The large supermarkets and stores have began to compete strongly in this market share. For example, (Sainsbury, Tesco)have merged with existing stores and chains. While doing so, they are increasing market share by opening new stores and providing better service within those newly opened branches. The merging have resulted from the need to develop economies of scale, opportunities to reduce costs and increase sales by applying best practise to these new supermarkets and finally the need to acquire best quality supermarkets. The supermarkets are well sited, well stoked and attractive which are ideally placed to meet consumer needs for on the move shopping and for top ups.

The imbalance of bargaining power that exists between supermarkets and their suppliers fosters abusive practises. The abuses are financial in nature and they tend to create uncertainty for suppliers. The main abuses which the suppliers face are enlisted below. The supermarkets require the suppliers to be on the list of suppliers which add extra costs to the supplier and the risk of stocking new products are passed to the suppliers. The suppliers are faced with the threat of de-listing if they deny honouring the reduction of prices or making other payments and concessions. These types of threats create uncertainty, inhibit their ability to plan and weaken their bargaining power of their products. The supermarkets charge slotting fees which add extra costs to the supplier and consequently the risk of stocking is passed to the supplier. The supermarkets are practising unethical business practises by demanding extra discounts or payments from the suppliers, which the supermarkets argue that the extra charges are for packaging, remodelling and retailer initiated promotions, this has got impacts to the supplier for the unexpected expenditure. The supermarkets do not only stop there but they proceed by demanding  retrospective payments or after sale rebates which result in deducting a particular percentage of the total sales of a particular supplier for that year, compensating for profit margins being less than expected. Failure of sales of the products the supermarkets return the unsold goods to the suppliers, these results to the forecasting errors passed back to the supplier. The supermarkets and chain stores make late payments to the suppliers which have already been delivered and sold, adversely affecting supplier’s cash flow therefore leading to additional costs and uncertainty over how many the suppliers will be paid. Retrospective discounts on agreed terms and prices, changes to quantity, unscheduled promotions or to outsell rivals puts the suppliers profits under pressure, or distorting consumer’s perceptions of product value and may result to demands for lower prices from other customers.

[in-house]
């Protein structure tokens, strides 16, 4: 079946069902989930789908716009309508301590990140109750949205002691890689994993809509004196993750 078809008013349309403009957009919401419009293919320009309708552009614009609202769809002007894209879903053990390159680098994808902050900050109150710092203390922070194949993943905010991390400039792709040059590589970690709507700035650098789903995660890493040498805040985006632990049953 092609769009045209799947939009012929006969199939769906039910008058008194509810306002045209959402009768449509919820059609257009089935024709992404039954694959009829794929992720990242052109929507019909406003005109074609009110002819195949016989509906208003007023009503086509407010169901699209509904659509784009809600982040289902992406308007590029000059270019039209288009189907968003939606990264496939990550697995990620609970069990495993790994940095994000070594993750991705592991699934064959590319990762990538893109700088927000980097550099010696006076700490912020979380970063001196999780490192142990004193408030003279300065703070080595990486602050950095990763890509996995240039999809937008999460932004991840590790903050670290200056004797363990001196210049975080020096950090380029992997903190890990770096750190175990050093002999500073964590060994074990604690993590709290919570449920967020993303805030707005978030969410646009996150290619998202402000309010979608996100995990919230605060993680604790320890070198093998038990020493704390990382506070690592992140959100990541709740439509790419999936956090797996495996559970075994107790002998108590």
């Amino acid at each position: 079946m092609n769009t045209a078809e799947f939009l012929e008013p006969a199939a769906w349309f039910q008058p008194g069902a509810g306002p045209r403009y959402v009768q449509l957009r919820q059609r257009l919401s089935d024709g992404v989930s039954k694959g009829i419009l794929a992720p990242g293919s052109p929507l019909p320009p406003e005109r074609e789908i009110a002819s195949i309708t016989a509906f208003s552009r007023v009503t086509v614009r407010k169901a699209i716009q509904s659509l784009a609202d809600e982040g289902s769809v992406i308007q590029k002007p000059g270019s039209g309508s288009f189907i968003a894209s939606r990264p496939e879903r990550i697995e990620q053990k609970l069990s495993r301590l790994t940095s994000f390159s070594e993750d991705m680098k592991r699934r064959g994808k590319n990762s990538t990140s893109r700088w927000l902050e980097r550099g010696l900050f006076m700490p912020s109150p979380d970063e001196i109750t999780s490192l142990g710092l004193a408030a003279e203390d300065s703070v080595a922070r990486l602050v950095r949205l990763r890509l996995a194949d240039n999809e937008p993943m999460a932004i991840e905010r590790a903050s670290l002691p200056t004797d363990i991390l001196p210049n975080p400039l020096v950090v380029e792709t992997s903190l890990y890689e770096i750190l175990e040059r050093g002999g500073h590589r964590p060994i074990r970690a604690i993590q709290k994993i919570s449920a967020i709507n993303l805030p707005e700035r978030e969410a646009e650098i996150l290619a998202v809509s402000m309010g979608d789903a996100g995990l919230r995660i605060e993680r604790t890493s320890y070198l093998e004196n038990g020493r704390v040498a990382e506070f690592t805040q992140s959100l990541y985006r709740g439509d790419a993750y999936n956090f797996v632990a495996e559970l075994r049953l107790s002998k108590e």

Prices  of goods in supermarkets are lower than the prices of the same goods in non supermarket outlets, and the completion authorities see consumers ability to obtain lower prices, at least in shorter as beneficial. If the consumer prices are lowered to unsustainable levels, then for shorter supplies will go down so that buying prices and later retail prices will have to increase. Lowering of prices on the long run may have negative impacts on the retail prices. If the suppliers prices are lowered by the supermarkets, will cause the suppliers to be less viable but in the short run the retail prices will drop, but when it is a long term practise there will be reduced supply resulting to buying prices to hike leading to retail prices to increase and having impacts on the quantity and range. These impacts the consumers in that they will have to adjust to their normal buying habits and shift their consumption quantity or spend more on the same product. This affects the choice they make and their perceptions of what might constitute detriment.